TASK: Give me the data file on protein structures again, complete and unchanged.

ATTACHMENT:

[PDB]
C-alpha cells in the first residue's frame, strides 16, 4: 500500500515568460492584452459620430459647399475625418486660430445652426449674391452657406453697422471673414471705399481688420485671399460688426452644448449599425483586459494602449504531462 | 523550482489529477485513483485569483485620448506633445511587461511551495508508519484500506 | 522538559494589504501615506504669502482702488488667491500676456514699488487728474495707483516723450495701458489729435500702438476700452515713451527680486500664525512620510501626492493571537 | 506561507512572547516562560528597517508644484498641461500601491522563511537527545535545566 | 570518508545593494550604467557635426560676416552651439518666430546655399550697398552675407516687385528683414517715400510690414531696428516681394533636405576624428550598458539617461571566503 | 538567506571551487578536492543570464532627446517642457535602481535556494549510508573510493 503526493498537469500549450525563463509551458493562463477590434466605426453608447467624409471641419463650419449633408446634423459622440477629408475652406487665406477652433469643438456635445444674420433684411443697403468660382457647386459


[PDB]
C-alpha cells in the first residue's frame, strides 16, 4: 500500500515568460492584452459620430459647399475625418486660430445652426449674391452657406453697422471673414471705399481688420485671399460688426452644448449599425483586459494602449504531462 | 523550482489529477485513483485569483485620448506633445511587461511551495508508519484500506 | 522538559494589504501615506504669502482702488488667491500676456514699488487728474495707483516723450495701458489729435500702438476700452515713451527680486500664525512620510501626492493571537 | 506561507512572547516562560528597517508644484498641461500601491522563511537527545535545566 | 570518508545593494550604467557635426560676416552651439518666430546655399550697398552675407516687385528683414517715400510690414531696428516681394533636405576624428550598458539617461571566503 | 538567506571551487578536492543570464532627446517642457535602481535556494549510508573510493 503526493498537469500549450525563463509551458493562463477590434466605426453608447467624409471641419463650419449633408446634423459622440477629408475652406487665406477652433469643438456635445444674420433684411443697403468660382457647386459